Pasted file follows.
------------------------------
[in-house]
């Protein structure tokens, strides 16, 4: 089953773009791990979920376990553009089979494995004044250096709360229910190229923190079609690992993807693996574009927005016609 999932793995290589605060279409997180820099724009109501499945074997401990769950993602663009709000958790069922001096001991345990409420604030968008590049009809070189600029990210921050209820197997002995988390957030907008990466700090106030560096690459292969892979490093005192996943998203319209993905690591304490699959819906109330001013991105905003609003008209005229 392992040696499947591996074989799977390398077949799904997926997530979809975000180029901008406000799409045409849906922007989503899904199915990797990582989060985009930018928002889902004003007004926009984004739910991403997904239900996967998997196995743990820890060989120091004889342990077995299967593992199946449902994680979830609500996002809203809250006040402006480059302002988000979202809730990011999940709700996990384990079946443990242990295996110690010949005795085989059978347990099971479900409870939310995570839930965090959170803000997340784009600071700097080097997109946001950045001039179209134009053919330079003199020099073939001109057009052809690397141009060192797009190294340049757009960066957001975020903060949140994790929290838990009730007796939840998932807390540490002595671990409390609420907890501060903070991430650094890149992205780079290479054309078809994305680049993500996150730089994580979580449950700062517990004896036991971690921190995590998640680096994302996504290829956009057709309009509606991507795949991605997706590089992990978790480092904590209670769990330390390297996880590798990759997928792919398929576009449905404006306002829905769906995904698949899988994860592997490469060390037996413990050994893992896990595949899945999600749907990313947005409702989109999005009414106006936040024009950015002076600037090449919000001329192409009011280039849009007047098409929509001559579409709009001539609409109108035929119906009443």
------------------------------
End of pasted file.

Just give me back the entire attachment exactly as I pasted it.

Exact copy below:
[in-house]
């Protein structure tokens, strides 16, 4: 089953773009791990979920376990553009089979494995004044250096709360229910190229923190079609690992993807693996574009927005016609 999932793995290589605060279409997180820099724009109501499945074997401990769950993602663009709000958790069922001096001991345990409420604030968008590049009809070189600029990210921050209820197997002995988390957030907008990466700090106030560096690459292969892979490093005192996943998203319209993905690591304490699959819906109330001013991105905003609003008209005229 392992040696499947591996074989799977390398077949799904997926997530979809975000180029901008406000799409045409849906922007989503899904199915990797990582989060985009930018928002889902004003007004926009984004739910991403997904239900996967998997196995743990820890060989120091004889342990077995299967593992199946449902994680979830609500996002809203809250006040402006480059302002988000979202809730990011999940709700996990384990079946443990242990295996110690010949005795085989059978347990099971479900409870939310995570839930965090959170803000997340784009600071700097080097997109946001950045001039179209134009053919330079003199020099073939001109057009052809690397141009060192797009190294340049757009960066957001975020903060949140994790929290838990009730007796939840998932807390540490002595671990409390609420907890501060903070991430650094890149992205780079290479054309078809994305680049993500996150730089994580979580449950700062517990004896036991971690921190995590998640680096994302996504290829956009057709309009509606991507795949991605997706590089992990978790480092904590209670769990330390390297996880590798990759997928792919398929576009449905404006306002829905769906995904698949899988994860592997490469060390037996413990050994893992896990595949899945999600749907990313947005409702989109999005009414106006936040024009950015002076600037090449919000001329192409009011280039849009007047098409929509001559579409709009001539609409109108035929119906009443």